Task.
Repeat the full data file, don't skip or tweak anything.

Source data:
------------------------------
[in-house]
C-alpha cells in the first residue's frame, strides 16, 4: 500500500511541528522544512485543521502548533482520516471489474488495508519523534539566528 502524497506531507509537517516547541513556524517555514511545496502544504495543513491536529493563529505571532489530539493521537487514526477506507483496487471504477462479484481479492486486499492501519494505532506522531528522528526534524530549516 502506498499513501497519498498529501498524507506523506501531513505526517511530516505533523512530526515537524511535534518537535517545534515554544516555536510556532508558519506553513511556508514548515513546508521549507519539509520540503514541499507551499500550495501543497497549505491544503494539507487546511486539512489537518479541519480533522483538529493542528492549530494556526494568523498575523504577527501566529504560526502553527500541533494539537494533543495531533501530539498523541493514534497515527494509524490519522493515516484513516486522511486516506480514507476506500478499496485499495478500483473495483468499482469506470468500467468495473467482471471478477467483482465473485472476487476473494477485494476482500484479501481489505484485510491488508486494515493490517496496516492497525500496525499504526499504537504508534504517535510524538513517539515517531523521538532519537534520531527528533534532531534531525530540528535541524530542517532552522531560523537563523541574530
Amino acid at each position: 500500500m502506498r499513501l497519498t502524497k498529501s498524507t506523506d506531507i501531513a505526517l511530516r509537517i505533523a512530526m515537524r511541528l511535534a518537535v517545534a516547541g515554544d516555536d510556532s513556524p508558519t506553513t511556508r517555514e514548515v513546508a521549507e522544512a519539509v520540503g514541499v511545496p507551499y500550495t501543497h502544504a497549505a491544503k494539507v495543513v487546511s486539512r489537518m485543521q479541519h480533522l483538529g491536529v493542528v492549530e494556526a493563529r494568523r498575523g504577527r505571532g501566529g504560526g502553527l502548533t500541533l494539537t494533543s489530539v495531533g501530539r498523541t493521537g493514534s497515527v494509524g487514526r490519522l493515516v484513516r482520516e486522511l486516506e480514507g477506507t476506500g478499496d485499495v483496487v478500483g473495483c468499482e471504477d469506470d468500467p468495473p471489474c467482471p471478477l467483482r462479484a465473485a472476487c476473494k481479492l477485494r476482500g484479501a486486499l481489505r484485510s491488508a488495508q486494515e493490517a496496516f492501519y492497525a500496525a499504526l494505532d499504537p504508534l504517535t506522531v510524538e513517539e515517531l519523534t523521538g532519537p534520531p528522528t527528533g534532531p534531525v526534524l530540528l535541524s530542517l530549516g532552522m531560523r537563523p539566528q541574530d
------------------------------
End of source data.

[in-house]
C-alpha cells in the first residue's frame, strides 16, 4: 500500500511541528522544512485543521502548533482520516471489474488495508519523534539566528 502524497506531507509537517516547541513556524517555514511545496502544504495543513491536529493563529505571532489530539493521537487514526477506507483496487471504477462479484481479492486486499492501519494505532506522531528522528526534524530549516 502506498499513501497519498498529501498524507506523506501531513505526517511530516505533523512530526515537524511535534518537535517545534515554544516555536510556532508558519506553513511556508514548515513546508521549507519539509520540503514541499507551499500550495501543497497549505491544503494539507487546511486539512489537518479541519480533522483538529493542528492549530494556526494568523498575523504577527501566529504560526502553527500541533494539537494533543495531533501530539498523541493514534497515527494509524490519522493515516484513516486522511486516506480514507476506500478499496485499495478500483473495483468499482469506470468500467468495473467482471471478477467483482465473485472476487476473494477485494476482500484479501481489505484485510491488508486494515493490517496496516492497525500496525499504526499504537504508534504517535510524538513517539515517531523521538532519537534520531527528533534532531534531525530540528535541524530542517532552522531560523537563523541574530
Amino acid at each position: 500500500m502506498r499513501l497519498t502524497k498529501s498524507t506523506d506531507i501531513a505526517l511530516r509537517i505533523a512530526m515537524r511541528l511535534a518537535v517545534a516547541g515554544d516555536d510556532s513556524p508558519t506553513t511556508r517555514e514548515v513546508a521549507e522544512a519539509v520540503g514541499v511545496p507551499y500550495t501543497h502544504a497549505a491544503k494539507v495543513v487546511s486539512r489537518m485543521q479541519h480533522l483538529g491536529v493542528v492549530e494556526a493563529r494568523r498575523g504577527r505571532g501566529g504560526g502553527l502548533t500541533l494539537t494533543s489530539v495531533g501530539r498523541t493521537g493514534s497515527v494509524g487514526r490519522l493515516v484513516r482520516e486522511l486516506e480514507g477506507t476506500g478499496d485499495v483496487v478500483g473495483c468499482e471504477d469506470d468500467p468495473p471489474c467482471p471478477l467483482r462479484a465473485a472476487c476473494k481479492l477485494r476482500g484479501a486486499l481489505r484485510s491488508a488495508q486494515e493490517a496496516f492501519y492497525a500496525a499504526l494505532d499504537p504508534l504517535t506522531v510524538e513517539e515517531l519523534t523521538g532519537p534520531p528522528t527528533g534532531p534531525v526534524l530540528l535541524s530542517l530549516g532552522m531560523r537563523p539566528q541574530d